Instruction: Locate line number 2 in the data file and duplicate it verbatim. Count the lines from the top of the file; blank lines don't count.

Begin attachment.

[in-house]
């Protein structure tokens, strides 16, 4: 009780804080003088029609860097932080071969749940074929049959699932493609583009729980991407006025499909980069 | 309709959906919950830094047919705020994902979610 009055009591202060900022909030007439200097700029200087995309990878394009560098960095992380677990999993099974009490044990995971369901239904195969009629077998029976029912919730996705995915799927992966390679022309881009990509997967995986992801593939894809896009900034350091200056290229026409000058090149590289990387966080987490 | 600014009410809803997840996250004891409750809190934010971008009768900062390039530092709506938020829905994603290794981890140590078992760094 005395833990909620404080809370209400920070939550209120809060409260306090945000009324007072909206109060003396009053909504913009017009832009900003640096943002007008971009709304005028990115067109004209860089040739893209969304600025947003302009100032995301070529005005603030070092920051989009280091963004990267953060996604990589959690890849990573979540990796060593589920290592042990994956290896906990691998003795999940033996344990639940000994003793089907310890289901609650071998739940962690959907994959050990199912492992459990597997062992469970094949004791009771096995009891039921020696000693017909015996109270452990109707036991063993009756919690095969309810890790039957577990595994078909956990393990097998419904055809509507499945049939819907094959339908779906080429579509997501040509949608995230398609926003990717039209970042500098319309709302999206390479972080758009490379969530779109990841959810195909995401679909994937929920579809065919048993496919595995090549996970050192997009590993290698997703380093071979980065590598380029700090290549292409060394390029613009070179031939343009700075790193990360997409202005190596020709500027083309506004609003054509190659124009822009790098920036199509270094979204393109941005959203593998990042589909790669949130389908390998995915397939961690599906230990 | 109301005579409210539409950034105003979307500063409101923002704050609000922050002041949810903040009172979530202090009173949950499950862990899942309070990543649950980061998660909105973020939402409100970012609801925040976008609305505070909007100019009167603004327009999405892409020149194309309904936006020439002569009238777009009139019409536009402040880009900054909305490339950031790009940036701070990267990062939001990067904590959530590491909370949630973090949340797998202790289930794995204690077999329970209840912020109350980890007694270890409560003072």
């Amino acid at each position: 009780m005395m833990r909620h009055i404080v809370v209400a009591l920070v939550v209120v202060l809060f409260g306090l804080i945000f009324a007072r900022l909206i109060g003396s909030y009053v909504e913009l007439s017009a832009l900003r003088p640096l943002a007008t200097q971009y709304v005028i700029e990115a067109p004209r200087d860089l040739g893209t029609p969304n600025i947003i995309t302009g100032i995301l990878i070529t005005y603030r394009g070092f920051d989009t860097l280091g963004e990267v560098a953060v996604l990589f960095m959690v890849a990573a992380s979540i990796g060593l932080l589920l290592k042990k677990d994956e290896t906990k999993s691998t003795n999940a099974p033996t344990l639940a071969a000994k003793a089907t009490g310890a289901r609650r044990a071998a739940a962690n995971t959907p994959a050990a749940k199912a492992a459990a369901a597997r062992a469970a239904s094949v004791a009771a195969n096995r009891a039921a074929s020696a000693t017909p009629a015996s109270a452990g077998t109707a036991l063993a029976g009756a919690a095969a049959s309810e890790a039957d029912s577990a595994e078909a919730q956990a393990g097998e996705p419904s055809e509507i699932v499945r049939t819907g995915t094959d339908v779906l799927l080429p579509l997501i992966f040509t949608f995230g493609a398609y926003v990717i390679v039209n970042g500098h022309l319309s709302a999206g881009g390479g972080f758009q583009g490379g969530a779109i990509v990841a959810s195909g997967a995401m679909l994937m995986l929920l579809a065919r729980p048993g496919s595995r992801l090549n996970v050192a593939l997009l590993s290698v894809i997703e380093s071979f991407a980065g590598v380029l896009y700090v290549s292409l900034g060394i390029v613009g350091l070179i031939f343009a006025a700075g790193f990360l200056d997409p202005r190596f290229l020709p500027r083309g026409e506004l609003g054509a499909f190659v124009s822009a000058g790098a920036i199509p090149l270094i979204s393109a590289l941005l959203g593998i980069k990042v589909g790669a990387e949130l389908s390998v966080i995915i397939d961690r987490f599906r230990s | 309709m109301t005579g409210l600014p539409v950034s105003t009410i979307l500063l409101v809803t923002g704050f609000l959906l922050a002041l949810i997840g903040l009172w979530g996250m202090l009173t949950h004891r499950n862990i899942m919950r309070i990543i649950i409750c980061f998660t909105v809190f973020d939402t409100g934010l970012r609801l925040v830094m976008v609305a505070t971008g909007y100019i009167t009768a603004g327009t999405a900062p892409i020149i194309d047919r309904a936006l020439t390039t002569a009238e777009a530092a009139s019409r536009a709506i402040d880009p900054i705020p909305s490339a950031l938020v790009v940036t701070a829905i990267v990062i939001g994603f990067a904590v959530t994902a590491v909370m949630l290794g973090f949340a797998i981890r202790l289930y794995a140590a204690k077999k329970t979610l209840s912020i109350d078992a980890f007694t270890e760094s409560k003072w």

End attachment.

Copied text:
């Protein structure tokens, strides 16, 4: 009780804080003088029609860097932080071969749940074929049959699932493609583009729980991407006025499909980069 | 309709959906919950830094047919705020994902979610 009055009591202060900022909030007439200097700029200087995309990878394009560098960095992380677990999993099974009490044990995971369901239904195969009629077998029976029912919730996705995915799927992966390679022309881009990509997967995986992801593939894809896009900034350091200056290229026409000058090149590289990387966080987490 | 600014009410809803997840996250004891409750809190934010971008009768900062390039530092709506938020829905994603290794981890140590078992760094 005395833990909620404080809370209400920070939550209120809060409260306090945000009324007072909206109060003396009053909504913009017009832009900003640096943002007008971009709304005028990115067109004209860089040739893209969304600025947003302009100032995301070529005005603030070092920051989009280091963004990267953060996604990589959690890849990573979540990796060593589920290592042990994956290896906990691998003795999940033996344990639940000994003793089907310890289901609650071998739940962690959907994959050990199912492992459990597997062992469970094949004791009771096995009891039921020696000693017909015996109270452990109707036991063993009756919690095969309810890790039957577990595994078909956990393990097998419904055809509507499945049939819907094959339908779906080429579509997501040509949608995230398609926003990717039209970042500098319309709302999206390479972080758009490379969530779109990841959810195909995401679909994937929920579809065919048993496919595995090549996970050192997009590993290698997703380093071979980065590598380029700090290549292409060394390029613009070179031939343009700075790193990360997409202005190596020709500027083309506004609003054509190659124009822009790098920036199509270094979204393109941005959203593998990042589909790669949130389908390998995915397939961690599906230990 | 109301005579409210539409950034105003979307500063409101923002704050609000922050002041949810903040009172979530202090009173949950499950862990899942309070990543649950980061998660909105973020939402409100970012609801925040976008609305505070909007100019009167603004327009999405892409020149194309309904936006020439002569009238777009009139019409536009402040880009900054909305490339950031790009940036701070990267990062939001990067904590959530590491909370949630973090949340797998202790289930794995204690077999329970209840912020109350980890007694270890409560003072």